The Phenomenon after Day Zero in Cuba

Por Amaruy Valdivia  (El Toque)

The changes to take place after Day Zero (January 1st)  Photo: Sadiel Mederos

HAVANA TIMES – A lot of controversy has been stirred up recently about Day Zero, announced Thursday night as January 1, 2021. However, very little – almost nothing – has been said about what will happen in its wake, in the weeks that follow.

Any kid off the block can give you a quick explanation of the Government’s plan. Devalue the “State business” CUP to encourage exports, while prices, state pensions and wages are being radically adjusted. “We hope that wages will increasly slightly more than price increases,” said Marino Murillo Jorge, the Communist Party’s economic “update” chief, explained in mid-October.

In the beginning, the exchange rate with the US dollar will be fixed. Just last night that rate was announced at 24 pesos to 1 USD. “However, depending on economic changes, another exchange rate could be implemented,” said Murillo. He said the government has a strategy to stop wholesale prices from going up and, as a result, consumer prices.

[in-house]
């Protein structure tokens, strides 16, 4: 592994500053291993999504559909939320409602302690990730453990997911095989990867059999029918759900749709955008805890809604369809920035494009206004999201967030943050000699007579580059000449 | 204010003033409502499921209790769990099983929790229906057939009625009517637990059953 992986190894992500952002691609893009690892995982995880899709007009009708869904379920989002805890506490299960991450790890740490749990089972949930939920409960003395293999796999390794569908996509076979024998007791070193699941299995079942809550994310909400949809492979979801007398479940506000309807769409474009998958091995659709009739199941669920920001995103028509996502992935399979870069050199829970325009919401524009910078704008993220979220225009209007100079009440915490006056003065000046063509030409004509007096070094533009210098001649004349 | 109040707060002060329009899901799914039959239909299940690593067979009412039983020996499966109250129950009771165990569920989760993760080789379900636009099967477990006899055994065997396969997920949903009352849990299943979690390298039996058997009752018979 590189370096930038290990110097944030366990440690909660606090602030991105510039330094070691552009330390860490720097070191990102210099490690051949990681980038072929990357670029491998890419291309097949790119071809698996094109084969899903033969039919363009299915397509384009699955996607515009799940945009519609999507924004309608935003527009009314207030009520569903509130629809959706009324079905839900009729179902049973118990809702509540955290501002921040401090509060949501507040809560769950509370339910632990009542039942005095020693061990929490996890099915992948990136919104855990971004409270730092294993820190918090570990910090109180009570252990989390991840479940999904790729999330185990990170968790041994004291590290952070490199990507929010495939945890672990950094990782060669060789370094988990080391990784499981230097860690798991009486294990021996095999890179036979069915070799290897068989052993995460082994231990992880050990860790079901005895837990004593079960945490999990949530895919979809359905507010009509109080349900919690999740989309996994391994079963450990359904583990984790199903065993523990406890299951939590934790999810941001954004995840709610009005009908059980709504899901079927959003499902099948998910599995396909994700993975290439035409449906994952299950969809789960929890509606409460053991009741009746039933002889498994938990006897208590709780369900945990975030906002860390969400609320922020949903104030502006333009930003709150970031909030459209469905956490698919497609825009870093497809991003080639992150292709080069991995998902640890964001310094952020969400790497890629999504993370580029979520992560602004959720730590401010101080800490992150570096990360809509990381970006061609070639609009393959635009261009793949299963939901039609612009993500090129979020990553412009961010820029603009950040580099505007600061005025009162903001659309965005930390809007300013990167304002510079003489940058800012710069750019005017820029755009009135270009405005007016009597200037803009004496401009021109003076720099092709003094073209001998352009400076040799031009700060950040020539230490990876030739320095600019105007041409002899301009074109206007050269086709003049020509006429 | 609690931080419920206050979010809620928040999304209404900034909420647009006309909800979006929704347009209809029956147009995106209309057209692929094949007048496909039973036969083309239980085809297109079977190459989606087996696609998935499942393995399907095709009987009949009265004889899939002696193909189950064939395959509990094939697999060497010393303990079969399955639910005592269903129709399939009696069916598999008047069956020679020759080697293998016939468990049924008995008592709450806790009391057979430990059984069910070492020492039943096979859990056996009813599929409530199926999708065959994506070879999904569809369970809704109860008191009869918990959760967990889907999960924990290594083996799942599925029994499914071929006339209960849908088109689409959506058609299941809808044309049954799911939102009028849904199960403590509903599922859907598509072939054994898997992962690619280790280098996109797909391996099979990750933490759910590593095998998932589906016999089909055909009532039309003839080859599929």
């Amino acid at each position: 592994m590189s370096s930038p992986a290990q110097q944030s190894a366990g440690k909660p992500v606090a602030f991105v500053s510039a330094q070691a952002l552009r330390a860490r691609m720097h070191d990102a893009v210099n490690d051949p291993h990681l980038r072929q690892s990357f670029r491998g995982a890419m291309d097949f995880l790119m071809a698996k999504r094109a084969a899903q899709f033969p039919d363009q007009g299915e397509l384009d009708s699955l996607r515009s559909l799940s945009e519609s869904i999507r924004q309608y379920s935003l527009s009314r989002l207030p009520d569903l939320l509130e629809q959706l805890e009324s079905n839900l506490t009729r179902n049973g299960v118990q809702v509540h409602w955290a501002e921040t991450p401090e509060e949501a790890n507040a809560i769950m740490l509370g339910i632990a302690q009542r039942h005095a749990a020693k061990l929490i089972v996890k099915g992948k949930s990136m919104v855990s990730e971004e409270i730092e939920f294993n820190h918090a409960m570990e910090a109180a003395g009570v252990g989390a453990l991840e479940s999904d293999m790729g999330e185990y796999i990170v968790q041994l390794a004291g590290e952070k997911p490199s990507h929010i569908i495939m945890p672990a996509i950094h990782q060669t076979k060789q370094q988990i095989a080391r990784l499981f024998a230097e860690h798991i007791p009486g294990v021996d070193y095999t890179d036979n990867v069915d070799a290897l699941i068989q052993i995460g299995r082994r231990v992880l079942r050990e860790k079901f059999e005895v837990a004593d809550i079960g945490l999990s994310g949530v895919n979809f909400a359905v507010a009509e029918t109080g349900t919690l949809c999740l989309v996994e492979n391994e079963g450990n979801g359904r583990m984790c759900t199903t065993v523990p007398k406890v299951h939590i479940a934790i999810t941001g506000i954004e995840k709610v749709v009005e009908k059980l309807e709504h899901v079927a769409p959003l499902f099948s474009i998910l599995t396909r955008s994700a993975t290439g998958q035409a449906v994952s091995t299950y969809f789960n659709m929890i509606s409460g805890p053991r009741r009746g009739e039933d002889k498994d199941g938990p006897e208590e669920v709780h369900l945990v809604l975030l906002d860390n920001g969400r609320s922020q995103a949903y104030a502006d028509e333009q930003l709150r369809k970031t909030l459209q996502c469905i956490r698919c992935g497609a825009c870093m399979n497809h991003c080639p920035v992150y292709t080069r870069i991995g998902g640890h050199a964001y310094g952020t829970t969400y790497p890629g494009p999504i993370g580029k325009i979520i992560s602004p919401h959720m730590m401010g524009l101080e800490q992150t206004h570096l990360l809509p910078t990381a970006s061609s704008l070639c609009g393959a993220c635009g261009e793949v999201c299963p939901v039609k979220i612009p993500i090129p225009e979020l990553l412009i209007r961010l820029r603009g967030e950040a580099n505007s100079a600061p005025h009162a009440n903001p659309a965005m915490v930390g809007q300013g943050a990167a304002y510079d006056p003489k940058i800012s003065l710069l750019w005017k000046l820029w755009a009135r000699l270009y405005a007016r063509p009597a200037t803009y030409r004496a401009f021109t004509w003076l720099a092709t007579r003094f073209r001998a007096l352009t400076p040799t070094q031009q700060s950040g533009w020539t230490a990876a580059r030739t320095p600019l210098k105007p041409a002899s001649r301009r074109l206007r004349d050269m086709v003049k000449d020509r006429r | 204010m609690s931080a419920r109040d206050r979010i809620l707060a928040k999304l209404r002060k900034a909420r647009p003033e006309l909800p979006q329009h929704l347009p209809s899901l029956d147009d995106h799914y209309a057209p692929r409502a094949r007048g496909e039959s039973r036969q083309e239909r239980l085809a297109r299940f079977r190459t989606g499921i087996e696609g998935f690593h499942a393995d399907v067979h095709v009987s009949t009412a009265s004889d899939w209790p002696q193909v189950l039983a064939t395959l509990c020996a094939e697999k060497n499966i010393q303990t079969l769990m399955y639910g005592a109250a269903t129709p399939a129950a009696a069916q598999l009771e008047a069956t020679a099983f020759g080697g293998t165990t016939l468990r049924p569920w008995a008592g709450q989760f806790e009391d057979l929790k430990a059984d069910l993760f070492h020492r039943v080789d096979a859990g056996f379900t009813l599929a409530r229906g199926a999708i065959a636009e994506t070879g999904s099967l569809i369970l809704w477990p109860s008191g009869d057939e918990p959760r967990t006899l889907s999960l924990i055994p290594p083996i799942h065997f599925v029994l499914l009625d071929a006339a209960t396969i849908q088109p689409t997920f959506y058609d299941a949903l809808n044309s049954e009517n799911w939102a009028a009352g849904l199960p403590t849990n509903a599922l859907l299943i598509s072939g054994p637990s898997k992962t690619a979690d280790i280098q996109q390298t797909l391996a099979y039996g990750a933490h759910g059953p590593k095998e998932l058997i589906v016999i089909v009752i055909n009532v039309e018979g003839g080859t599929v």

In simple terms, this phenomenon is known as “currency rate transition”. It’s a concept under which the resulting price fluctuations in currency exchange rates against foreign currency, fall under.

“When there is a devaluation of currency, production costs, involving imported goods especially, go up and this is translated into the final price. This will happen in Cuba,” explained economist Pavel Vidal – former expert at the Cuban Central Bank, a researcher in currency policy and economic growth. He is also a professor at Pontifical Xavierian University in Cali, Colombia. Vidal spoke on a Facebook Live stream.

During the special broadcast organized by elTOQUE, which professor Carmelo Mesa-Lago – Distinguished Service Professor Emeritus of Economics and Latin American Studies at the University of Pittsburgh – also took part in, Vidal highlighted the importance of “controlled currency transition”. “Wealth won’t be generated in the short-term, but it will be redistributed towards the public sector. In order to do this, the transition needs to be controlled so that prices don’t go up more than the exchange rate, or wages.”